At the sign of the Barking lion...

St John the Baptist, Onehouse

At the sign of the Barking lion...

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Onehouse Onehouse Onehouse

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          Onehouse is one of those hilly parishes on the outskirts of Stowmarket, and although the parish includes part of the urban area of its neighbour - indeed, the Stow Union Workhouse, today converted into apartments, was in Onehouse parish - the village that shares the parish name is over the hill from there, and you wouldn't know. The church itself, like several around here, is small and out in the fields a quarter of a mile's walk, cycle, or bumpy drive from the nearest road. In the misty light of a winter's day it looks haunting from a distance, as if from any time, and it reminds me of this church's few moments of fame back in the 1970s, when it appeared at the opening of an episode of the popular BBC TV series The Survivors, which was partly filmed on location in this part of Suffolk.

The sense of timelessness extends to the small graveyard, with its scattering of mainly 19th century headstones. By the western hedge, a beautifully cut stone is inscribed with initials and the date 1846. You can't help thinking that not much has changed here since then, but in fact that wouldn't be correct. When Mortlock came this way in the 1980s, he found a tall tower with obvious Saxon features. However, by the 1990s, this tower had become unsafe, and somewhat barbarically it was reduced by two thirds in height, and then partly built up again with modern battlements. For this reason, St John the Baptist today appears to be a different church from the time of its fifteen minutes of fame. You can see a screenshot from The Survivors at the bottom of this page, showing the church with its tower intact.

We know that at the time of the National Census of Religious Worship in 1851, the population of Onehouse was 432. However, 225 of these were inmates of Stow Union Workhouse, which had its own chapel. Of the remaining 207 souls, a bare 25 made it to the parish church on the morning of the census, although the minister claimed that the normal number was 35. I make that roughly one in six of the parish going to the Anglican church if you exclude the paupers, which was below the national average. In 1851, most Anglican church attendances were reaching a peak, and in Suffolk as a whole the typical attendance was nearer one in three.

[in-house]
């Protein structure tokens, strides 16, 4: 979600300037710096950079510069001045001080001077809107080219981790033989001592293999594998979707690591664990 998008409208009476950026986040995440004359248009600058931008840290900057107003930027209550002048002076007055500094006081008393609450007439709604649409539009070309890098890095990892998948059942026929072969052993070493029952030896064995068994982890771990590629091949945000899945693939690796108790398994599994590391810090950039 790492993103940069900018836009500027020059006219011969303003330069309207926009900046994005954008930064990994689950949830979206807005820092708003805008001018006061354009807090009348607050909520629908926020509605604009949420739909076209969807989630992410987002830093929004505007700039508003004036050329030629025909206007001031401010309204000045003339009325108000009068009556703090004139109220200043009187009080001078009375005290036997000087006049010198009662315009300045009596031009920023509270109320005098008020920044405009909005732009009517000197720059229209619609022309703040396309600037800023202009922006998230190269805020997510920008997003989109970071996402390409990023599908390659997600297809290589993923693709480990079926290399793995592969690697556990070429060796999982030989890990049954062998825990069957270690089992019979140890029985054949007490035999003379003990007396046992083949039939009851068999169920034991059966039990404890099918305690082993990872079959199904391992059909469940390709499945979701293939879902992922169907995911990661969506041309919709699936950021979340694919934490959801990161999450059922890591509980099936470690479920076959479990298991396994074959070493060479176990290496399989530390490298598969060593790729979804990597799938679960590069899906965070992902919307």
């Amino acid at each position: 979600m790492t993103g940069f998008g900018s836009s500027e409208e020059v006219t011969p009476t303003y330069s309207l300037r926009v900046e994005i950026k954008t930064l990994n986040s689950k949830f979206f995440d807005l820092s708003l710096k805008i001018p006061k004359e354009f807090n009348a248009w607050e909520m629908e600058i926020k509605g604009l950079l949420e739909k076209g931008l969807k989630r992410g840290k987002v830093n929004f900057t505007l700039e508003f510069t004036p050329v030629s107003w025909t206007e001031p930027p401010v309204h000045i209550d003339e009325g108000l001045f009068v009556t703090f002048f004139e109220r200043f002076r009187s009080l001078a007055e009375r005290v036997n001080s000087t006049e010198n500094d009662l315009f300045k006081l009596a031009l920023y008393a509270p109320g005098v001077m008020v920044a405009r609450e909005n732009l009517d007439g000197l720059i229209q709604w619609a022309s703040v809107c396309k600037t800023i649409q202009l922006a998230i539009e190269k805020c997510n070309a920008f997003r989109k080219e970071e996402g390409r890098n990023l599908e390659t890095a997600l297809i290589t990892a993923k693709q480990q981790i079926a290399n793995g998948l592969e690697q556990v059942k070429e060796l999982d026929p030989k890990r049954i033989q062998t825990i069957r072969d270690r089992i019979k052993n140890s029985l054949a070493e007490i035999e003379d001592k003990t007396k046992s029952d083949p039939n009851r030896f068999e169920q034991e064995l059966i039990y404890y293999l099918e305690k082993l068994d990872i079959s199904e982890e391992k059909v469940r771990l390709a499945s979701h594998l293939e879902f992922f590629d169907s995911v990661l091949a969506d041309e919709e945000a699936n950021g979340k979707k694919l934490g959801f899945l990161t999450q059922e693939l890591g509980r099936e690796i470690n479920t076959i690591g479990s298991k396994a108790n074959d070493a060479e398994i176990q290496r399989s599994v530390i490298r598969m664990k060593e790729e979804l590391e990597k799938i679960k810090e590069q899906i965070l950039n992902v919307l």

It may be that the parishioners of Onehouse were a particularly Godless lot, but the Minister, Thomas Pyke, moaned in the return that the parish had a number of dissenters who brought their children for baptism but did not otherwise attend. Most likely, the great majority of churchgoers were going over the hill to Stowmarket, a staunchly protestant town with four large chapels averaging 800 worshippers each on a Sunday.

Perhaps this reticence still infects the parish today, for I have to tell you that, for me, St John the Baptist is one of the least welcoming churches anywhere in central Suffolk. I have never found it open, and neither has anyone else I know. There is no keyholder information. Judging by the photographs I took through the windows back in 2008, there is not much to see. The church was extensively restored in the 19th Century, and if you were told it was the dull work of plodding diocesan surveyor Herbert Green then you would not be greatly surprised. There are some roundels of what looks like continental glass in the west window. There is no stone guard, and so ironically, but not unusually for churches like this, the one great treasure of the church is unprotected despite the locked door. If it was open, of course, you could at least go in and say a prayer.

It isn't just the locked door and the isolation in a field which makes this church little-known. Although it is particularly beautiful, it is like its near neighbour Harleston in that this is one of the churches which Cautley found little to say about, and nor could Pevsner. Perhaps that is why it receives fewer visitors than some of the better-known churches around here.

But I must finish by saying that I have been inside St John the Baptist, and the memory of that occasion sticks like a burr in my mind. It was in the early summer of 1997, and we came here for the blessing of the marriage of my friends Simon and Sarah. At the time, my wife was seven months pregnant, and so she sat on a chair by the font, with a cool breeze carrying birdsong through the ancient south doorway from the rising barley beyond. It was a joyous occasion; but, in retrospect, one tinged with sadness. This was the last time I saw my friend Brian, who was to die of a heart attack on a lonely night train across America a few weeks later.

In July my daughter was born, and so I suppose that I will always associate this church more than any other with the whole carnival of birth, love and death, ageless and eternal in a Suffolk field.


Simon Knott, January 2021

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The Survivors


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